In his book “Human Error”?, Professor Reason discusses two types of human error: variable and constant errors.
It can be seen in the below figure that variable errors in (A) are random in nature, whereas the constant errors in (B) follow some kind of consistent, systematic (yet erroneous) pattern.
The implication is that constant errors may be predicted and therefore controlled, whereas variable errors cannot be predicted and are much harder to deal with. If we know enough about the nature of the task, the environment it is performed in, the mechanisms governing performance, and the nature of the individual, we have a greater chance of predicting an error.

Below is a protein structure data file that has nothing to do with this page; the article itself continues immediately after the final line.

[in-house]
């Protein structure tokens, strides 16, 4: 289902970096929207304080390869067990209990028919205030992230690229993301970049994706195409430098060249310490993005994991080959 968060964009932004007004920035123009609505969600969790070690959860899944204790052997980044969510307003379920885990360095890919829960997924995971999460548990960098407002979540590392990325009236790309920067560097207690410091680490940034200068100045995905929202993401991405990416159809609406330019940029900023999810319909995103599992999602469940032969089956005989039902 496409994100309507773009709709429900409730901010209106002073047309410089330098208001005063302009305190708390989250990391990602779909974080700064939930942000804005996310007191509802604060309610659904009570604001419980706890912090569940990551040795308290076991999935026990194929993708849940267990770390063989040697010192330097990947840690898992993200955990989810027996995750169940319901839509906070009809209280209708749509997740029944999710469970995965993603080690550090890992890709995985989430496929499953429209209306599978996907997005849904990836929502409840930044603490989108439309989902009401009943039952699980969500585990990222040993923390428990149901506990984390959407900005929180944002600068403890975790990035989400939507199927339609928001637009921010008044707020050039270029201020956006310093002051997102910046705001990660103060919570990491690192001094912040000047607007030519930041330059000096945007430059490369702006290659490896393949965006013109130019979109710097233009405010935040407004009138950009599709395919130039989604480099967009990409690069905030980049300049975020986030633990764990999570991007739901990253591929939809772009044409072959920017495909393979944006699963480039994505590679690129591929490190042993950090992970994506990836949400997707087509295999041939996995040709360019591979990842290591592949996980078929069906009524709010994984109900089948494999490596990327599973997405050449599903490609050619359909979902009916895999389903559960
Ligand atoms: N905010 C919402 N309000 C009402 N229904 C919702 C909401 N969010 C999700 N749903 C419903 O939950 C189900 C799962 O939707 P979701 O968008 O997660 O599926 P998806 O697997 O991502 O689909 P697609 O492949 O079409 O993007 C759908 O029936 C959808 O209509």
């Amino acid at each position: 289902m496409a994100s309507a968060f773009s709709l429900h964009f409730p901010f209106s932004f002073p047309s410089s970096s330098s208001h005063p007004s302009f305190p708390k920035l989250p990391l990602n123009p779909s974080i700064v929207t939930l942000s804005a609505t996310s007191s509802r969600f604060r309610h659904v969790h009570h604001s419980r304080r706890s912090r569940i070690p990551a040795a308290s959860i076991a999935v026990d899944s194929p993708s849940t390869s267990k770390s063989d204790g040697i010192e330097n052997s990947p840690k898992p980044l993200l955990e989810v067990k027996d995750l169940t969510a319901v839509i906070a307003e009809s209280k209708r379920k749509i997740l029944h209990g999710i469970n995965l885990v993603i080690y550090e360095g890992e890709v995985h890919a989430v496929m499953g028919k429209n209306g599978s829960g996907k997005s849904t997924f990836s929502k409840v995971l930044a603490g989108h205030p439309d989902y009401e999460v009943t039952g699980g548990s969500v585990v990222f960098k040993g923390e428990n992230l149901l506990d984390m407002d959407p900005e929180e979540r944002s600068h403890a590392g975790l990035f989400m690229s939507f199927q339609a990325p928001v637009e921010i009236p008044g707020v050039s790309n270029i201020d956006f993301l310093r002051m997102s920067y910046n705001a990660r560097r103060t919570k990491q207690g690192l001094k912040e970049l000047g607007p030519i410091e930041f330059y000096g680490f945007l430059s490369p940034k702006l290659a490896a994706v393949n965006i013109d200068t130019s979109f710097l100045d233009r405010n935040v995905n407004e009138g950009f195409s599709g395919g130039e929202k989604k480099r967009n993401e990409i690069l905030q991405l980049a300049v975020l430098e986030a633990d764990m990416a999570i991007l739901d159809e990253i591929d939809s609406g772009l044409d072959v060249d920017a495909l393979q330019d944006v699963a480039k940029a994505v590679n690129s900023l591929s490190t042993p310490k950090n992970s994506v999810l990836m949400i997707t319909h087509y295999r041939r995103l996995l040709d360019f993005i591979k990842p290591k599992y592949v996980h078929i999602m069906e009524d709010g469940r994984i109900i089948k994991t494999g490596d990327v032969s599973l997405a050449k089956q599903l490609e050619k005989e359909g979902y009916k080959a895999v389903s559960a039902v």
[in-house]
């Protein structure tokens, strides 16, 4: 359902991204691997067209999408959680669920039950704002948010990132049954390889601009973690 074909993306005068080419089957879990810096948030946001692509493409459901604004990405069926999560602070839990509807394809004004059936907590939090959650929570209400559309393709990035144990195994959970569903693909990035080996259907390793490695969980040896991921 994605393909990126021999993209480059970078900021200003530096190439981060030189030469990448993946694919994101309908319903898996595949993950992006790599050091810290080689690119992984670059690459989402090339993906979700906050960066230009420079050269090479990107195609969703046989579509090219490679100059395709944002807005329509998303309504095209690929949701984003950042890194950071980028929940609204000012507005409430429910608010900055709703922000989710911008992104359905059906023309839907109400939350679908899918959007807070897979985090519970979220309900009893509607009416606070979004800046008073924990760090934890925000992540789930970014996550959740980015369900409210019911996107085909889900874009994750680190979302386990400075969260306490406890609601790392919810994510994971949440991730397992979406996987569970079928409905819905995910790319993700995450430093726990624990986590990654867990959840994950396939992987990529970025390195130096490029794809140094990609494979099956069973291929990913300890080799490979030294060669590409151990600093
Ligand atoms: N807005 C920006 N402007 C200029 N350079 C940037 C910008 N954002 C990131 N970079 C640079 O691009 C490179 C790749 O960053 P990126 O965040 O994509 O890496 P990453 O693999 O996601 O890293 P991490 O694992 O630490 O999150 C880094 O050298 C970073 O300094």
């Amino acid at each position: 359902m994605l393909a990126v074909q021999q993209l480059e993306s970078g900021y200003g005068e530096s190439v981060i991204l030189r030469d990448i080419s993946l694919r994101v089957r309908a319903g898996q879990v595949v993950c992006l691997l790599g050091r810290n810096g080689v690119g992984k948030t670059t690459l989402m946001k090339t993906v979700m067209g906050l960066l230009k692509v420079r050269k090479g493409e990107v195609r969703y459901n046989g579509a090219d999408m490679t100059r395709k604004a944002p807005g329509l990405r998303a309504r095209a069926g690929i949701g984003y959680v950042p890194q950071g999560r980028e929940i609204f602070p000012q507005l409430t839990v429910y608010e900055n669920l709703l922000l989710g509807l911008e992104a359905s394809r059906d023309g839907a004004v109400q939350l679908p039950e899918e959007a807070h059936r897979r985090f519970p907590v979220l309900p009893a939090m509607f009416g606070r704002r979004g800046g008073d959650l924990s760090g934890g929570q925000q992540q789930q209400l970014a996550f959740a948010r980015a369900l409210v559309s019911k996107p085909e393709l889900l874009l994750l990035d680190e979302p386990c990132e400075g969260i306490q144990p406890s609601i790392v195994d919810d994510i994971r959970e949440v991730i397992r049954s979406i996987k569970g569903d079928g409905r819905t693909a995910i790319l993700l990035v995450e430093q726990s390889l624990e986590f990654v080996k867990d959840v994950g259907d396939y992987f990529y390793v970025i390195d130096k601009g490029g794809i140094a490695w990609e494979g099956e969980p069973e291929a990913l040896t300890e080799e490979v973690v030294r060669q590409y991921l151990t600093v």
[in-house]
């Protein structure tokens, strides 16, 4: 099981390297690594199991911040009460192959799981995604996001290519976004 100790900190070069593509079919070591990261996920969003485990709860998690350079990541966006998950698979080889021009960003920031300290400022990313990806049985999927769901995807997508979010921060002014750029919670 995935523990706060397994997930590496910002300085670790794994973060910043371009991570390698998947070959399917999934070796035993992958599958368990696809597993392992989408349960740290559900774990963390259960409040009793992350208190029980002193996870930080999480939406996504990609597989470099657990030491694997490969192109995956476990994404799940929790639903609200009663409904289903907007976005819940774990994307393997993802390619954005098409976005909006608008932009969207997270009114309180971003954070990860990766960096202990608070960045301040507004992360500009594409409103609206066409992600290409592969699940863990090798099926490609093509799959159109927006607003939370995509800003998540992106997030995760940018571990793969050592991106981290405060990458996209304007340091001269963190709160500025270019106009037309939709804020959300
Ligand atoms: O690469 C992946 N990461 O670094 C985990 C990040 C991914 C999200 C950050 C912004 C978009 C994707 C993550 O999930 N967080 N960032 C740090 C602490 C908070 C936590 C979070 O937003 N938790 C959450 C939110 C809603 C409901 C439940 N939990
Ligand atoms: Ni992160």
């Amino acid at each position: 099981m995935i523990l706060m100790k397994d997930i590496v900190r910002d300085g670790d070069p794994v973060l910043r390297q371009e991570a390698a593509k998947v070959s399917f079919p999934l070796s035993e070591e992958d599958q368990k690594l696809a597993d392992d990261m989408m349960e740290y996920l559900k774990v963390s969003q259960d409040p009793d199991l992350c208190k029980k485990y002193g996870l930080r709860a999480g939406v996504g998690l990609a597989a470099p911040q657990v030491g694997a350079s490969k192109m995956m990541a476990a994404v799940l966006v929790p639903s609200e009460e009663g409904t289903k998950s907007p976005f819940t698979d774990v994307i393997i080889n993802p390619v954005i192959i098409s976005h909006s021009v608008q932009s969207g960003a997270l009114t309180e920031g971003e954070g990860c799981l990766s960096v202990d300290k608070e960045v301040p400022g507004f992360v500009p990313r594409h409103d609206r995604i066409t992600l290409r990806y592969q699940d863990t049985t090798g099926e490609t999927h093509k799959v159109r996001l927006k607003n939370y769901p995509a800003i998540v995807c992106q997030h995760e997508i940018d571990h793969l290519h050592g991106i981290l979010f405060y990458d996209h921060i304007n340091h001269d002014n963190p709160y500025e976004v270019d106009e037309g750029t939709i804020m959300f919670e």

Target patterns of 10 shots fired by two riflemen. Rifleman A’s pattern exhibits no constant error, but large variable errors; rifleman B’s pattern exhibits a large constant error but small variable errors. The latter would, potentially, be easier to predict and to correct (e.g. by correctly aligning the rifle sight).
However, it is rare to have enough information to permit accurate predictions; we can generally only predict along the lines of “fatigued pilots are more likely to make errors than alert pilots”?, or “The SOPs for task X on aircraft type Y is known as being ambiguous and likely to result in pilot error”. It is possible to refine these predictions with more information (e.g. The SOPs in Operator Z’s QRH are known as being ambiguous), but there will always be random errors or elements which cannot be predicted.